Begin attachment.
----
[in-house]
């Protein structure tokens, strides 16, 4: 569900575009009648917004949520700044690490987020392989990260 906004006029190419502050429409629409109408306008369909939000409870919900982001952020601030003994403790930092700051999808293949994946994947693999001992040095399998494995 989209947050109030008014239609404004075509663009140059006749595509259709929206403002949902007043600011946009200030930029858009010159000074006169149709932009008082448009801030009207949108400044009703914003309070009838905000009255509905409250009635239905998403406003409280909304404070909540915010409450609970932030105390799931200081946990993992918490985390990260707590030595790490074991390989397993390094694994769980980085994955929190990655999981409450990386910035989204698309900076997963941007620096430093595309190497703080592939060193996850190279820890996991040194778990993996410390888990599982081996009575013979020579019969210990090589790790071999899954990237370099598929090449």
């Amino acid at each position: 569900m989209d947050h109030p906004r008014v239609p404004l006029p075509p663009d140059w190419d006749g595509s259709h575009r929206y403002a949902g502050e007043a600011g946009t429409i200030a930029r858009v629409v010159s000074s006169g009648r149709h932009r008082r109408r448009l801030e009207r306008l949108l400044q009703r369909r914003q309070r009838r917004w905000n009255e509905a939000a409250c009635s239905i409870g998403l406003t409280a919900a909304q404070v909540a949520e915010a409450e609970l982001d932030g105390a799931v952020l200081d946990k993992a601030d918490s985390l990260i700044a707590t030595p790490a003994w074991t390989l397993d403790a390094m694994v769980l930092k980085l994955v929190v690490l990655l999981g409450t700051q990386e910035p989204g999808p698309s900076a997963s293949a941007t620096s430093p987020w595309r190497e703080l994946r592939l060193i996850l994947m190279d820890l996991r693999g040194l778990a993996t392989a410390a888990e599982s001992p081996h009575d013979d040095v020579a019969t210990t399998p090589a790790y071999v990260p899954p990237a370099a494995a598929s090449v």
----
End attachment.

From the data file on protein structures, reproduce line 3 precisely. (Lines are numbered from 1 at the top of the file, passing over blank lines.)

């Amino acid at each position: 569900m989209d947050h109030p906004r008014v239609p404004l006029p075509p663009d140059w190419d006749g595509s259709h575009r929206y403002a949902g502050e007043a600011g946009t429409i200030a930029r858009v629409v010159s000074s006169g009648r149709h932009r008082r109408r448009l801030e009207r306008l949108l400044q009703r369909r914003q309070r009838r917004w905000n009255e509905a939000a409250c009635s239905i409870g998403l406003t409280a919900a909304q404070v909540a949520e915010a409450e609970l982001d932030g105390a799931v952020l200081d946990k993992a601030d918490s985390l990260i700044a707590t030595p790490a003994w074991t390989l397993d403790a390094m694994v769980l930092k980085l994955v929190v690490l990655l999981g409450t700051q990386e910035p989204g999808p698309s900076a997963s293949a941007t620096s430093p987020w595309r190497e703080l994946r592939l060193i996850l994947m190279d820890l996991r693999g040194l778990a993996t392989a410390a888990e599982s001992p081996h009575d013979d040095v020579a019969t210990t399998p090589a790790y071999v990260p899954p990237a370099a494995a598929s090449v």